Signs & Symptoms of MDMA (Ecstasy & Molly) Addiction
Sections: Stages of Addiction | The Signs | Withdrawal Symptoms | How You Can Help | Self-Screening Questions | Getting Treatment
|Signs of MDMA Addiction|
MDMA, also known as Ecstasy or Molly, is a popular mood-altering drug taken for its many pleasurable effects, including an increased enjoyment of music and lighting effects, intense euphoria, and an artificial sense of closeness with others. Over the decades, MDMA has been used by club, party, festival, and concert attendees to enhance their experiences and give them a boost of energy that allows them to dance and have fun for hours on end.
A 2016 national survey found that roughly 6.9% of Americans aged 12 or older had taken MDMA in some form during their lifetime. Despite the real potential dangers posed by MDMA, many still view the drug as “harmless,” and popular figures like Miley Cyrus and Kanye West continue to casually reference its recreational use in popular media.
Stages of MDMA Addiction
A dependency on MDMA may begin with a seemingly harmless test at the urging of friends at a party or spiritual group meeting, but its pleasurable effects can lead to further stages of addiction. With regular use, taking MDMA becomes a normal part of partying, then a common “enhancer” of almost any activity. Eventually, people find themselves relying on the drug every day to make them feel happy, fulfilled, or spiritually connected.
Even if you aren’t acutely aware of a friend or loved one’s MDMA problem, you may notice some early signs of addiction:
- An increase in partying
- New or intensifying spirituality (MDMA is sometimes used to achieve spiritual feelings)
- Unusual changes in personality or behavior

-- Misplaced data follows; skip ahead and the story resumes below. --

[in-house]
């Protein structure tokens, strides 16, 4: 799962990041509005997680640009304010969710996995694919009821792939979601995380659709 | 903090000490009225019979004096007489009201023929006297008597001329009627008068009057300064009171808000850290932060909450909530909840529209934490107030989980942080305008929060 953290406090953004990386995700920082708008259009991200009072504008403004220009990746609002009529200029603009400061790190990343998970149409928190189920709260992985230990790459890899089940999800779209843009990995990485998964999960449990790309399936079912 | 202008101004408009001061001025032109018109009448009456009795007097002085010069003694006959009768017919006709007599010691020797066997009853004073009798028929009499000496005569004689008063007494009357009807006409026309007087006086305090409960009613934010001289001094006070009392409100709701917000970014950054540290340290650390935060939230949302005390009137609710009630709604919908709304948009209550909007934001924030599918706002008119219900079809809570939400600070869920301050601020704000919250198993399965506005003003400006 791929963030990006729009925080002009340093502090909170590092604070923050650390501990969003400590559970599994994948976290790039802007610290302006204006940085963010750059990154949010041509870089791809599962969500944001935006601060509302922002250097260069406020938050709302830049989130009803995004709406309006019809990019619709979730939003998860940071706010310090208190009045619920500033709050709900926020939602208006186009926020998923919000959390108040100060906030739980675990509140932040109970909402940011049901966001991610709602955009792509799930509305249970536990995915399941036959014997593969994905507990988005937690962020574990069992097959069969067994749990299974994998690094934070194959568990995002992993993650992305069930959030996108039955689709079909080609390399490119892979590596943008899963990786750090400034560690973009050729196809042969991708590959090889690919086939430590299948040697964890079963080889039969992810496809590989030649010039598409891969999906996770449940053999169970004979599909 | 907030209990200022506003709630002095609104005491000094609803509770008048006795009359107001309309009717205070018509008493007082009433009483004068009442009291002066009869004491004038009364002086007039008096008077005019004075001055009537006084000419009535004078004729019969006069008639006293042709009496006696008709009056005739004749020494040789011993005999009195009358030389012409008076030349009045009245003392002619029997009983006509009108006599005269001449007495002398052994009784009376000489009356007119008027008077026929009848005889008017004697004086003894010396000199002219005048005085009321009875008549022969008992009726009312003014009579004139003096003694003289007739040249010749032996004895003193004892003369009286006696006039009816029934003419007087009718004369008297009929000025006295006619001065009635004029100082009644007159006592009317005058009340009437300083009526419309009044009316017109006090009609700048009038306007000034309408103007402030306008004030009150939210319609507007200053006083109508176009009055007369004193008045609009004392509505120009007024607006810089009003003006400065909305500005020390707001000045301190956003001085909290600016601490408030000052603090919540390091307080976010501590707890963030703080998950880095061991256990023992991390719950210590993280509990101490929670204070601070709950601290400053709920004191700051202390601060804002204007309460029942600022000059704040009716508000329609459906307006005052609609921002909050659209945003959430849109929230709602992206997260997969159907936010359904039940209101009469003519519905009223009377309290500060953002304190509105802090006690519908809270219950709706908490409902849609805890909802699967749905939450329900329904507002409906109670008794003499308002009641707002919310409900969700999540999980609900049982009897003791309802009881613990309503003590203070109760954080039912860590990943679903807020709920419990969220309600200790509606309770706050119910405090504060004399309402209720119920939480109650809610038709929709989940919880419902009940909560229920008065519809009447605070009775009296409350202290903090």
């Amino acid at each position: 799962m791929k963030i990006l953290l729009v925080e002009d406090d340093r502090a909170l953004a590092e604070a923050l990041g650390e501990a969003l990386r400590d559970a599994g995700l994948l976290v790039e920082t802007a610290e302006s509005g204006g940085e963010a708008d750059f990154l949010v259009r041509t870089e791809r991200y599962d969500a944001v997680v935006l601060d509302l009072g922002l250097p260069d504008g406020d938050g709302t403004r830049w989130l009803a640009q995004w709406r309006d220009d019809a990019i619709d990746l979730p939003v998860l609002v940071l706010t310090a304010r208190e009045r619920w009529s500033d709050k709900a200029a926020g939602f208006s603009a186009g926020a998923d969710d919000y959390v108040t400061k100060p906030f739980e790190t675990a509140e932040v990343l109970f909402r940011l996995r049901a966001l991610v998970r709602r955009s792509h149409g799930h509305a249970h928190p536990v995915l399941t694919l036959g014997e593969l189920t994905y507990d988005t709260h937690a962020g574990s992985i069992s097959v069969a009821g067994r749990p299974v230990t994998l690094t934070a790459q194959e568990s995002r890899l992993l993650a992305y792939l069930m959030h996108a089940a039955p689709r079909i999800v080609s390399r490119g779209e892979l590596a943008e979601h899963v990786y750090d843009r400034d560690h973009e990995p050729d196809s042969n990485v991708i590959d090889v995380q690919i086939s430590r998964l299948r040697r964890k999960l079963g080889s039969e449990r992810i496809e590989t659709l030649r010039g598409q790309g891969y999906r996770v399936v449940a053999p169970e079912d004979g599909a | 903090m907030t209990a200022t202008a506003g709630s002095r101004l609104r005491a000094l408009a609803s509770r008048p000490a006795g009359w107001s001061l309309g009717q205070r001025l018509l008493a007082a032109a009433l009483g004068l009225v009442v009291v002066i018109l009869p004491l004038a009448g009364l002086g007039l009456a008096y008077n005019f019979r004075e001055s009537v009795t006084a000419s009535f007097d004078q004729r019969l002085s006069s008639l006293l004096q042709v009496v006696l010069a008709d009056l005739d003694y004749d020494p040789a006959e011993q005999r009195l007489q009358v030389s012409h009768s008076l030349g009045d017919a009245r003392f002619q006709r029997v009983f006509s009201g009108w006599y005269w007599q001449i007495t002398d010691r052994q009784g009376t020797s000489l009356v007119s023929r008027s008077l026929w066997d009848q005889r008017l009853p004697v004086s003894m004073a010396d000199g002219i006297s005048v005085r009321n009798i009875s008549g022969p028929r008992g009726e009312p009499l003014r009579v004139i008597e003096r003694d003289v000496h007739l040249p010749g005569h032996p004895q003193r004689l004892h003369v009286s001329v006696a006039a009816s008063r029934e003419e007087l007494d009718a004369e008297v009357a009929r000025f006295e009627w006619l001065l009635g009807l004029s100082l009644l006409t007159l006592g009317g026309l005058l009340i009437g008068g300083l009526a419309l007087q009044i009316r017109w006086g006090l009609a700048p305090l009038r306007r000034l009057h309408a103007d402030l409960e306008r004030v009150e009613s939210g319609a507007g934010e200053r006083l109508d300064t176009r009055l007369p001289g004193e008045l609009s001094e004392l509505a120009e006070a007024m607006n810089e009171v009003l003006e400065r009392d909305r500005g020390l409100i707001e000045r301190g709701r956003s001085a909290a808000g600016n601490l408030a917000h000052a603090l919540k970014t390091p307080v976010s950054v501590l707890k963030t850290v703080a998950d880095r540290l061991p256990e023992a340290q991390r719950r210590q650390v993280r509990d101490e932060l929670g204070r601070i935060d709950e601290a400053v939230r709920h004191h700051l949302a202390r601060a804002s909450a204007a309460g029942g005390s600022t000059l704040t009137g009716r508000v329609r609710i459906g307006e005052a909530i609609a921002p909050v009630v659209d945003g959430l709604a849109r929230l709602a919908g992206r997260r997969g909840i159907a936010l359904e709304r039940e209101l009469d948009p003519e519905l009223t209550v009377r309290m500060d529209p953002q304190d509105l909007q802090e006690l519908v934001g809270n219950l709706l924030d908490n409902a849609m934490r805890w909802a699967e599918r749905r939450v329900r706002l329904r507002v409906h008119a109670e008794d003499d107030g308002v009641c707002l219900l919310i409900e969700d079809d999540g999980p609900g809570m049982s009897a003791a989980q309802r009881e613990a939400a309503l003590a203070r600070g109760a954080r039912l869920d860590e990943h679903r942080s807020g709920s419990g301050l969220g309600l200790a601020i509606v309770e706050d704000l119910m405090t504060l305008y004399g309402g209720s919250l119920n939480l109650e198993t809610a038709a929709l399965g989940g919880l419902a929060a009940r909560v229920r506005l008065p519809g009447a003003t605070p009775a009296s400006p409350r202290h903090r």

- Shirking responsibilities
- Financial troubles, disappearing money
- Difficulty with relationships or jobs
Look Out for These MDMA Addiction Signs
While an MDMA addiction may not be as visibly noticeable as an addiction to drugs like cocaine or heroin, it still creates a variety of physical and behavioral symptoms that you can watch for. A dose of Molly lasts around 4 to 6 hours, so you may even notice signs that the person is high in your presence.¹
|Physical Signs of MDMA Addiction May Include:||Behavioral Signs of MDMA Addiction May Include:|
|» Overwhelming (extremely dangerous)
» Increased heart rate, high blood pressure
» Sweating, chills
» Distorted senses
» Jaw clenching
» Dilated pupils
» Increased energy
» Sensitivity to light and sound
» Excessively friendly behavior (quickly becoming “close” to strangers)
» A sense of enhanced spirituality or “connectedness”
» Ignoring risks
» Anxiety, depression
» Not sleeping for days at a time
MDMA Withdrawal Symptoms
As with any drug, the symptoms of withdrawal can be intensely uncomfortable. If a person is taking MDMA with other drugs (or if the drug has been cut with something else unknown to the user), he or she may suffer the symptoms of withdrawal from these drugs as well. Depending on their overall health, the dosage they’ve been taking, and the frequency of use, certain withdrawal symptoms may even be life-threatening.